[AIW] CFP: "Circulations of/in Cinema," Université de Toulouse II, France, June 13-15, 2013.
AIW - Bartl
bartl at american-indian-workshop.org
Fri Apr 13 19:04:13 CEST 2012
CALL FOR PAPERS
"Circulations of/in Cinema"
Université de Toulouse II, June 13 - 15, 2013
In 1958, André Bazin asked: "What is cinema?" One of his objectives was to
define the ontological specificity of the cinematographic art. In the
following decades, this fundamental question was taken up and amplified.
There were many answers to that initial question: most of them focused on
the relation between screen and spectator. Today, in an era of digital
images, with the democratization of cinematographic practices - in terms
both of production and reception - it seems important to return to a
definition of cinema in its technical specificity. One could approach the
subject from three angles:
First, it seems important to attempt a redefinition of cinema as the art of
movement. With celluloid, the cinematic movement was mostly circular, within
the camera and within the projector. Onscreen movement is at least double as
it includes the motion of figures and that of the camera itself. But
circulation also happens in between images thanks to editing. This
conference will try to analyze the aesthetic and ideological effects of
these various techniques on the spectator. Can we say, following Comolli's
lead, that there is such a thing as a specific cinematic form of
circulation, in its technical dimension, that would make it different from
other types of audio-visual circulations? Is this specificity still the
same for digital movies? In other words, what exactly circulates in and
between images, and between images and spectators?
Then, films also circulate between countries. Globalization indeed calls
into question the very notion of national cinema: in its place we find
international and runaway productions, films taking place in several
countries or continents. Beyond filmmaking, it seems that globalization also
influences the way films are actually seen, often bypassing the collective
experience of the movie theater in favor of individual screenings: DVD,
Blu-Ray, streaming, legal or illegal downloading. Do these new modes of
viewing films automatically ask us to reconsider the status of films as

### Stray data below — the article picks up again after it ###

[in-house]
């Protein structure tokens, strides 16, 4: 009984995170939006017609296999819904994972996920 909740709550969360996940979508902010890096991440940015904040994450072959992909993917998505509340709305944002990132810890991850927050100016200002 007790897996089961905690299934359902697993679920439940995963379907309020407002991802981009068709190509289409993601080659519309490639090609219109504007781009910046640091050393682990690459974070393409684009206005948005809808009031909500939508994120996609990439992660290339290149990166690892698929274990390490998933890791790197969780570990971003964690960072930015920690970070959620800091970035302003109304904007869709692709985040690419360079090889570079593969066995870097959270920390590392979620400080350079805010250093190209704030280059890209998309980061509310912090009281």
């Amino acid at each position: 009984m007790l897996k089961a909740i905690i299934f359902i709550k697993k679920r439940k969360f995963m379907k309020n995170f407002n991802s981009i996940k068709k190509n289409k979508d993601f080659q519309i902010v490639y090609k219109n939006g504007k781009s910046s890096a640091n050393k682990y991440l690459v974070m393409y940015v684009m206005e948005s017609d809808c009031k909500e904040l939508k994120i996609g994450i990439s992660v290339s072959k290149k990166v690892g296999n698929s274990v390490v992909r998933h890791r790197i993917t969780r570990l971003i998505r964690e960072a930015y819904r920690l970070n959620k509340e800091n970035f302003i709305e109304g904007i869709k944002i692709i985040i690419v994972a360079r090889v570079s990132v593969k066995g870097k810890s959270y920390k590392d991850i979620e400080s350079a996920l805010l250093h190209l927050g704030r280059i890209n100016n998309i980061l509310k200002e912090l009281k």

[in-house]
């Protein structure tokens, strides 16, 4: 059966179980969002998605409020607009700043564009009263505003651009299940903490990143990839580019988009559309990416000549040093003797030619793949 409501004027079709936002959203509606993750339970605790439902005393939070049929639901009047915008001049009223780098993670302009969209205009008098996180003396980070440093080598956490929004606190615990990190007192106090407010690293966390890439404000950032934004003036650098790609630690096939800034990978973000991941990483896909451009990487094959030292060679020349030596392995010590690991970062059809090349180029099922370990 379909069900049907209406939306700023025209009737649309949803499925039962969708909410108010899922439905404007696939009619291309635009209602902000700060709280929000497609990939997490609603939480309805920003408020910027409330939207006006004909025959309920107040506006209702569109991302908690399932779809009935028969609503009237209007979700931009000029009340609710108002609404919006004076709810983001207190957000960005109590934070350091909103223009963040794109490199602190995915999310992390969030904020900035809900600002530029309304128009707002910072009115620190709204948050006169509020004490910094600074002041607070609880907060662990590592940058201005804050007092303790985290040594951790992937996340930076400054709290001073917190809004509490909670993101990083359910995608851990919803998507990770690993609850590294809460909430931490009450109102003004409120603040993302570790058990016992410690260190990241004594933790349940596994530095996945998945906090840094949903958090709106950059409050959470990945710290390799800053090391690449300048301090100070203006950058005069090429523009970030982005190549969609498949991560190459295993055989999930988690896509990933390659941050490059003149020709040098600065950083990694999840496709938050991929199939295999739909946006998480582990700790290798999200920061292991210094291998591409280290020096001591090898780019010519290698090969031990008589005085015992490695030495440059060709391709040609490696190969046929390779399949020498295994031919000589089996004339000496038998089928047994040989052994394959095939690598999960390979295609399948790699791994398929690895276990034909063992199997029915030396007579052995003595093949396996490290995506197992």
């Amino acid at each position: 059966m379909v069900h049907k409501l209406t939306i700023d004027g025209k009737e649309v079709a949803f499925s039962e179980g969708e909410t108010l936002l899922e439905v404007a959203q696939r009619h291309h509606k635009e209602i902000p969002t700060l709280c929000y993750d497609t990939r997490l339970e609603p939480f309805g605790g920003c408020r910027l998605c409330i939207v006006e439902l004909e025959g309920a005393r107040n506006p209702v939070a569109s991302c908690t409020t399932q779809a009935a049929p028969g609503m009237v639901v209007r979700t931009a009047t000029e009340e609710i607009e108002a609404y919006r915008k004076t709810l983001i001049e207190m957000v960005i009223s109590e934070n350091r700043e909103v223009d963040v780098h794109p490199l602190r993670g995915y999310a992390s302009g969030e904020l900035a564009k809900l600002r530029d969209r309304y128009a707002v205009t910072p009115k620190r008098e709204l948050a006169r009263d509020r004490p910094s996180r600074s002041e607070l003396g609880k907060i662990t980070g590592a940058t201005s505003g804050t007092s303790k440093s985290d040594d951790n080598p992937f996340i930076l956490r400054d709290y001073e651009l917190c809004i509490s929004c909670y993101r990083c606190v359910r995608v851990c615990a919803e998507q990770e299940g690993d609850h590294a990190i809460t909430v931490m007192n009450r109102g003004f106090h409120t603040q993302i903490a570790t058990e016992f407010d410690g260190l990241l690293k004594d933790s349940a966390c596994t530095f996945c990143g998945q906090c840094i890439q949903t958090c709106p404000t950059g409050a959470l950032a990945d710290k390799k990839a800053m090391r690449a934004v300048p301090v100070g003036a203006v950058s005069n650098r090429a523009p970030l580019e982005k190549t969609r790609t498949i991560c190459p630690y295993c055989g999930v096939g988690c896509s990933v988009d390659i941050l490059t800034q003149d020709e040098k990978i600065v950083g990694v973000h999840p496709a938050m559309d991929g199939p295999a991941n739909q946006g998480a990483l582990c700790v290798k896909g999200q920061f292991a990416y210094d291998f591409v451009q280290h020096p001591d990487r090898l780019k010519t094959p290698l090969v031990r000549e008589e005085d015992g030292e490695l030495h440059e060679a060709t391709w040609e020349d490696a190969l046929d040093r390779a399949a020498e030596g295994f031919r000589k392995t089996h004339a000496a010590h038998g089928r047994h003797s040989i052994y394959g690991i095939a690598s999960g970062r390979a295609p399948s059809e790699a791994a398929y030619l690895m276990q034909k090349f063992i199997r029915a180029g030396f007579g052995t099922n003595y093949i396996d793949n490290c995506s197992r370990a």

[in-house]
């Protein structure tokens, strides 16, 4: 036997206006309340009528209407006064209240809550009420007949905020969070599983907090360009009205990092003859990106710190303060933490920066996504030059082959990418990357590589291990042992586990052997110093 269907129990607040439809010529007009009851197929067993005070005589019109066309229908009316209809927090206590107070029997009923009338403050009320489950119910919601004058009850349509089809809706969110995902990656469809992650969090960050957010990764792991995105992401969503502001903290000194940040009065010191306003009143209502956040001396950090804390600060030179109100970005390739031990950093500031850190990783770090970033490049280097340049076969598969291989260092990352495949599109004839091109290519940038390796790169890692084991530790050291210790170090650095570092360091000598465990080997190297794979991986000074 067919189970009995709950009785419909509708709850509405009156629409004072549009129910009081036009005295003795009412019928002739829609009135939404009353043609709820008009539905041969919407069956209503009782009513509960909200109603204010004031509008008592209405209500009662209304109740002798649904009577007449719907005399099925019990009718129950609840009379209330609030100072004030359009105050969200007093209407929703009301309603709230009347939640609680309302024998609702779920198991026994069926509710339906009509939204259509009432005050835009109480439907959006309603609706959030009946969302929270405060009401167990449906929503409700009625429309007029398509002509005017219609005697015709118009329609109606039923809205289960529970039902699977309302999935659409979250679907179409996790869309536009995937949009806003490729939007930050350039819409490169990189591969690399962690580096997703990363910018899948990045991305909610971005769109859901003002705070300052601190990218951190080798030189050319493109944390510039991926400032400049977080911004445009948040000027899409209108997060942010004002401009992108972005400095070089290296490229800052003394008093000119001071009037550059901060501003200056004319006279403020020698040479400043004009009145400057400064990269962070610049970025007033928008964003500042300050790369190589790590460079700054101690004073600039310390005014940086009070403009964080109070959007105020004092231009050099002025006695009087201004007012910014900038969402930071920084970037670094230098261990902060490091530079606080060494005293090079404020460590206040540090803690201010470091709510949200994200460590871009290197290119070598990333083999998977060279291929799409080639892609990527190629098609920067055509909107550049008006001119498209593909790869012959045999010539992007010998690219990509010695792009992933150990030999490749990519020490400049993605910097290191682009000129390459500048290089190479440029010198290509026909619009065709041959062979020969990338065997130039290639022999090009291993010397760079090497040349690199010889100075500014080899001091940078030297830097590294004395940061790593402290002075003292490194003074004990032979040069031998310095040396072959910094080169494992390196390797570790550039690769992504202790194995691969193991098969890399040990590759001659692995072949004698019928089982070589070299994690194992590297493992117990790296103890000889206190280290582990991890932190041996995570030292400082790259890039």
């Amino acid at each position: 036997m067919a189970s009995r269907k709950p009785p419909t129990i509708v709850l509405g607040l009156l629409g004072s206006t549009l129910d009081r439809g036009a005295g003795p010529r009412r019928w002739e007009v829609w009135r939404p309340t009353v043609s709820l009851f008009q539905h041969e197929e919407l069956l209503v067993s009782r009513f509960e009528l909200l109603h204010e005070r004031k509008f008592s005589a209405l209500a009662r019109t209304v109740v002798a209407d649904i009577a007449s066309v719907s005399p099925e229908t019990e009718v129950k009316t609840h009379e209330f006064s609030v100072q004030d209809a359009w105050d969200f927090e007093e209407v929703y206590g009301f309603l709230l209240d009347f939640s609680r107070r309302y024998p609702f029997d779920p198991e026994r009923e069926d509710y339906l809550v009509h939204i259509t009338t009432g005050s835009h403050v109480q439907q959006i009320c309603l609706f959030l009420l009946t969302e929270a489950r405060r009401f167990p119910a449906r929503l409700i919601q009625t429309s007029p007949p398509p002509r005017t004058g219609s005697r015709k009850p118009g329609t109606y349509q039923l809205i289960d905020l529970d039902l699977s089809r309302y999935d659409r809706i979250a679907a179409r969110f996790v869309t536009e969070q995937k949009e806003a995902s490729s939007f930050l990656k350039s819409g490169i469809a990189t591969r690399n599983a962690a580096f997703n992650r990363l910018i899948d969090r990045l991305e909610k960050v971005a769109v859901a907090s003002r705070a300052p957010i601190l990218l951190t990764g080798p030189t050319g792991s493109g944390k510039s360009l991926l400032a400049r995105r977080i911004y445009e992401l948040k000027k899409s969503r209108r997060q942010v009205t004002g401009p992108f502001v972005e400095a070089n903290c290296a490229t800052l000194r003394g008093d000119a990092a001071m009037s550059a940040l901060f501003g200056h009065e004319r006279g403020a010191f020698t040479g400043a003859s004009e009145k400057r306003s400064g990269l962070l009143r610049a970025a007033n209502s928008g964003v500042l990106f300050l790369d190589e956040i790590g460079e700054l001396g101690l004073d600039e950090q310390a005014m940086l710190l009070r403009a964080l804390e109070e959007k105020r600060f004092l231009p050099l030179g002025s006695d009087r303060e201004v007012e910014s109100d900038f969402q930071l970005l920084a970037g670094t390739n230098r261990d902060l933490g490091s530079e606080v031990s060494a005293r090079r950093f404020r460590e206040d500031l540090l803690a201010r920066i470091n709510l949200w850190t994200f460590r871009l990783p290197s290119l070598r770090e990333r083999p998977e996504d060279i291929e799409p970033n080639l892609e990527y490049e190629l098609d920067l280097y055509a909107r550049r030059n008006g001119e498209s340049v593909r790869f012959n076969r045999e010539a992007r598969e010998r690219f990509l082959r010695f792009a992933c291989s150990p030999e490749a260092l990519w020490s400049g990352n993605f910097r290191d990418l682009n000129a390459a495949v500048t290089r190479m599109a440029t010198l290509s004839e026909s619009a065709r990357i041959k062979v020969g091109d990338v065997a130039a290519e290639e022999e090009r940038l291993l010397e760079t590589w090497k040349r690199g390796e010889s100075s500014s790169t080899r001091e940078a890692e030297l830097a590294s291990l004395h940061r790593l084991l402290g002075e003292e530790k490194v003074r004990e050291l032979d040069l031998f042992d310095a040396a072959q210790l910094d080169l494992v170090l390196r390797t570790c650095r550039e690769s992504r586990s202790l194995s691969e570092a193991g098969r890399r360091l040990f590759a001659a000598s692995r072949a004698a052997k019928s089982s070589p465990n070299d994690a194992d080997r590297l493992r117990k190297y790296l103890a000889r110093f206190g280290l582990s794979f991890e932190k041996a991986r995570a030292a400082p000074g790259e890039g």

commodities? Within films themselves, what is the most adequate aesthetic
mode for representing globalization?
Finally, cinematic techniques also circulate in the direction of other arts.
If we restrict our reflection to artistic forms that are contemporary with
cinema, it is possible to say that films influence both the form and the
content of other practices: literature (Dos Passos or Burroughs and
editing), music (common notions such as cut and mix), painting (Hopper,
Warhol), photography, and contemporary art (Christian Marclay, Douglas
Gordon). One of the tasks of the conference will thus be to study the
influence of cinematic techniques on other art forms.
Focusing exclusively on English-speaking cinema, the papers will address one
of the following subjects (non-exhaustive list):
- Cinematic projections from celluloid to digital;
- The film genres of circulation: road-movie, choral film;
- The novelization of films; the cinematographic qualities of novels;
- The mise en abyme of films within films and other arts;
- The different practices of viewing films: from collective to individual;
- The particular aesthetic of digital movies in their relation to movement;
- Silent films as examples of an already globalized cinema;
- Remakes, prequels, and sequels;
- New modes of production;
- The representation of movement and movement in films.
Papers will last 20 minutes (including film extracts shown) and will be
given in English or French. Please address your abstracts, along with a
short biographical notice, to circulationcinema at gmail.com before April 25,
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